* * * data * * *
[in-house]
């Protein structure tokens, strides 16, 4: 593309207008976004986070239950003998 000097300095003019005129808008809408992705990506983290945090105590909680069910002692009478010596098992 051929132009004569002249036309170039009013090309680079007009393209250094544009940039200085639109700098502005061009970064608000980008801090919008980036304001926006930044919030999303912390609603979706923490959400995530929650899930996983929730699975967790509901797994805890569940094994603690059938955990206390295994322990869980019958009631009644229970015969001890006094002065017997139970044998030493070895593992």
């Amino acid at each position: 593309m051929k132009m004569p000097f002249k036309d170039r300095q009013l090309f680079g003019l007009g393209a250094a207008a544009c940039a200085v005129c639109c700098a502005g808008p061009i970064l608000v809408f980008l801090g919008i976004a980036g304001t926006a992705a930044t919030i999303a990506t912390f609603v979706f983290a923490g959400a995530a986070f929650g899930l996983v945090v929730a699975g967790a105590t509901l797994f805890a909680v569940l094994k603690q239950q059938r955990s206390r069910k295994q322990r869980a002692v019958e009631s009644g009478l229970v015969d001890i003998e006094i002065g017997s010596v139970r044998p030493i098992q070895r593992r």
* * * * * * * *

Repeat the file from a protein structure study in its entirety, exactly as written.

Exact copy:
[in-house]
């Protein structure tokens, strides 16, 4: 593309207008976004986070239950003998 000097300095003019005129808008809408992705990506983290945090105590909680069910002692009478010596098992 051929132009004569002249036309170039009013090309680079007009393209250094544009940039200085639109700098502005061009970064608000980008801090919008980036304001926006930044919030999303912390609603979706923490959400995530929650899930996983929730699975967790509901797994805890569940094994603690059938955990206390295994322990869980019958009631009644229970015969001890006094002065017997139970044998030493070895593992």
């Amino acid at each position: 593309m051929k132009m004569p000097f002249k036309d170039r300095q009013l090309f680079g003019l007009g393209a250094a207008a544009c940039a200085v005129c639109c700098a502005g808008p061009i970064l608000v809408f980008l801090g919008i976004a980036g304001t926006a992705a930044t919030i999303a990506t912390f609603v979706f983290a923490g959400a995530a986070f929650g899930l996983v945090v929730a699975g967790a105590t509901l797994f805890a909680v569940l094994k603690q239950q059938r955990s206390r069910k295994q322990r869980a002692v019958e009631s009644g009478l229970v015969d001890i003998e006094i002065g017997s010596v139970r044998p030493i098992q070895r593992r």